. Board 25 EW vul North N deals ♠A10432 ♥Q5 West ♦K76 East ♠J875 ♣J72 ♠KQ6 ♥J1097 ♥A842 ♦AQJ104 South ♦ ♣ ♠9 ♣KQ10986 ♥K63 ♦98532 ♣A543 South West North East Rasmussen DeGaetano Miller Polay Hamilton-Diesel Lee Bassil Tsypkin - - P 1♣ P 1♦ P 1♥ P 4♥ P 5♥ P P P Hamilton-Diesel Lee Bassil Tsypkin - - P 1♣ P 1♥ 1♠ 3♦ P 4♥ P P P
Voids are peculiar values - they can be great, or not. This deal is a clear case of bad voids. In the DeGaetano-Polay auction, both players overvalued their shortnesses. A better plan is to SHOW your shortness, as Tsypkin did with his 3♦ splinter. Lee knew not to go slamming.
It was a little harder for DeGaetano, but in my view, 4♣ over 1♥ should still be a splinter raise even though it's opener's suit. Or perhaps 3♥ rather than 4♥ would have been more prudent, allowing Polay to make a slam try below game level and get his exciting-looking hand off his chest.
Both declarers suffered a spade ruff, but either minor-suit ruffing finesse then led to ten tricks. Unfortunately for Polay, he had contracted for eleven. Twelve more imps to Tsypkin, 63-10.
. Board 26 Both vul North E deals ♠K1073 ♥10843 West ♦32 East ♠962 ♣A64 ♠AJ854 ♥AK9 ♥Q65 ♦K987 South ♦AQ10 ♣Q109 ♠Q ♣53 ♥J72 ♦J654 ♣KJ872 South West North East Rasmussen DeGaetano Miller Polay Hamilton-Diesel Lee Bassil Tsypkin - - - 1♠ P 1NT P 2♦ P 4♠ P P P
Both defenses led clubs and cashed two of them. Now, how to play this trump combination for one loser? I maintain the best results are obtained by leading dummy's ♠9. You still might not hold the losses to one if North covers with the ♠10 to the ♠J and ♠Q. When you next lead the ♠6 from dummy and North plays the ♠3, you have to guess.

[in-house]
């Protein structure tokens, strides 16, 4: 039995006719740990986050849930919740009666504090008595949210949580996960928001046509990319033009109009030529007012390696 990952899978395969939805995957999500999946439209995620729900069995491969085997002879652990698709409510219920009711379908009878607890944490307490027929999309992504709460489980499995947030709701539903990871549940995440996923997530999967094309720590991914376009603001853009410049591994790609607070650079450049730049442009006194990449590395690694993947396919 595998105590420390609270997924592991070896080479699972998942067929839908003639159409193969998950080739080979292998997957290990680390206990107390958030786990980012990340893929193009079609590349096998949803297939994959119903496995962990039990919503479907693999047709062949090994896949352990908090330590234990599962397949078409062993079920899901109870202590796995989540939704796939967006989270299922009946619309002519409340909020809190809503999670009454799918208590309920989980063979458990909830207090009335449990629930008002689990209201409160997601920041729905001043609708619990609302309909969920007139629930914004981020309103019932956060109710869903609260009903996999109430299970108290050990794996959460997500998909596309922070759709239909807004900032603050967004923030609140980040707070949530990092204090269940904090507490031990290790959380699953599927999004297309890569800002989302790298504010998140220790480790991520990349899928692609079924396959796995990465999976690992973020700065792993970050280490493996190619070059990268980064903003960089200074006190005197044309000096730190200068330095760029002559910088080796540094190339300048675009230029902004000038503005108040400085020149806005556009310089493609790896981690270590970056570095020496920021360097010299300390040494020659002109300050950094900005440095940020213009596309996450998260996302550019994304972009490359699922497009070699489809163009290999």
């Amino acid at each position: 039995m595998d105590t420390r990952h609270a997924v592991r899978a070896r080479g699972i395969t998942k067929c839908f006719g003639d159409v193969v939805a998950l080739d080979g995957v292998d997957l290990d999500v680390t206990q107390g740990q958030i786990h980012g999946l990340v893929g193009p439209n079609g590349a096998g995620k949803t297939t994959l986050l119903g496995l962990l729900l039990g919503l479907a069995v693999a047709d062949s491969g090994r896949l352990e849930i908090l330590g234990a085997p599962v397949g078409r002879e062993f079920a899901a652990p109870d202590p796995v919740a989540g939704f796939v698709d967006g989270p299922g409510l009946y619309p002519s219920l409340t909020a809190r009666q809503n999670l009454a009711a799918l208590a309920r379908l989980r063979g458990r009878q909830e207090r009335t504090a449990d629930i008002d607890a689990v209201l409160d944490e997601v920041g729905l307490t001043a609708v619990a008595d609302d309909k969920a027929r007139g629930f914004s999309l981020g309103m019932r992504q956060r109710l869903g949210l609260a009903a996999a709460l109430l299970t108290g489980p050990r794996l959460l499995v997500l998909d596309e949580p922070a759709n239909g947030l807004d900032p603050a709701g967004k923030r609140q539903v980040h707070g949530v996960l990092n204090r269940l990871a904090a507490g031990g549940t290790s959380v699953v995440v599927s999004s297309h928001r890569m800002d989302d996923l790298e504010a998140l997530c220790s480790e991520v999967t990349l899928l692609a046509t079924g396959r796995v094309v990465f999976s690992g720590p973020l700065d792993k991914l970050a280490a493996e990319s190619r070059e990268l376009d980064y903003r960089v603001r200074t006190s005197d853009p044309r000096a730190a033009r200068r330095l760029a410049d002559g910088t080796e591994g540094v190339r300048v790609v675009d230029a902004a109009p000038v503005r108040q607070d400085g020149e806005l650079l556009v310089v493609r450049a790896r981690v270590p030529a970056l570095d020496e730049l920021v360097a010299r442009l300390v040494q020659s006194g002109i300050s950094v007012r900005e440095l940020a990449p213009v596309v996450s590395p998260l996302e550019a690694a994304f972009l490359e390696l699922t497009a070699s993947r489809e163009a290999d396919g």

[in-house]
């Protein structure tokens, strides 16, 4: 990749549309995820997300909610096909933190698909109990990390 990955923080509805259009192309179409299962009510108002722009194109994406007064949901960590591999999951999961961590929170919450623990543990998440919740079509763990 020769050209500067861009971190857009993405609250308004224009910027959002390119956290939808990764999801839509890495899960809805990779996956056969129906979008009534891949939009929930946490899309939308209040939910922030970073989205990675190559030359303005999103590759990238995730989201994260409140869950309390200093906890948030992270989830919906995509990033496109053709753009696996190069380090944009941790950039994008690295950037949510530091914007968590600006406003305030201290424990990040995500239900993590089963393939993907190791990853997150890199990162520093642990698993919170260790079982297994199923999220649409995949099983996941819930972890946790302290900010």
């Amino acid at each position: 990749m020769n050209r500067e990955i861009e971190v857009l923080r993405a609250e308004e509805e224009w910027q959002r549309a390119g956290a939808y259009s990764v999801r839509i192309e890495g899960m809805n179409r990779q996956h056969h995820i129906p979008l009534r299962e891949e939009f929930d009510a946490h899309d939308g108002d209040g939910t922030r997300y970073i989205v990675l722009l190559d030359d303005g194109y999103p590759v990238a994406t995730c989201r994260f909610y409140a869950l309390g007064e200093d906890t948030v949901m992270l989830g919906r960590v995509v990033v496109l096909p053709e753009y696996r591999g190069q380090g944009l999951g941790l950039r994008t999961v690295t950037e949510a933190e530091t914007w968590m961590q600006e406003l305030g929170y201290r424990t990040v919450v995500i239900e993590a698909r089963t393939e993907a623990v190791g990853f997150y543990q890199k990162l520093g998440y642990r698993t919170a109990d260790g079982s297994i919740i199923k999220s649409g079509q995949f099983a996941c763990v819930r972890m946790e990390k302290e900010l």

However, North can't see East's spades. Declarer could be just playing with your head, holding AQJ8x, not intending to run the nine at all. In that case, a cover blows a trump trick. It's even worse if declarer has AQ854 - a cover blows one trick for sure and probably two.
At the table, both declarers started with a low spade from dummy to the ♠8 and could no longer make. Push for down one. Leading low saves an undertrick if North has the singleton ♠10, ♠Q, or ♠K, but that's no way to think at imps. I'm convinced leading the nine is better. If you're North, you should be thinking about whether to cover that nine as soon as you anticipate it, and be ready when your moment comes, whatever you do.
. Board 27 None vul North S deals ♠A63 ♥A654 West ♦96 East ♠975 ♣9543 ♠J10842 ♥QJ9 ♥107 ♦AJ1085 South ♦KQ32 ♣QJ ♠KQ ♣76 ♥K832 ♦74 ♣AK1082 South West North East Rasmussen DeGaetano Miller Polay Hamilton-Diesel Lee Bassil Tsypkin 1NT P P P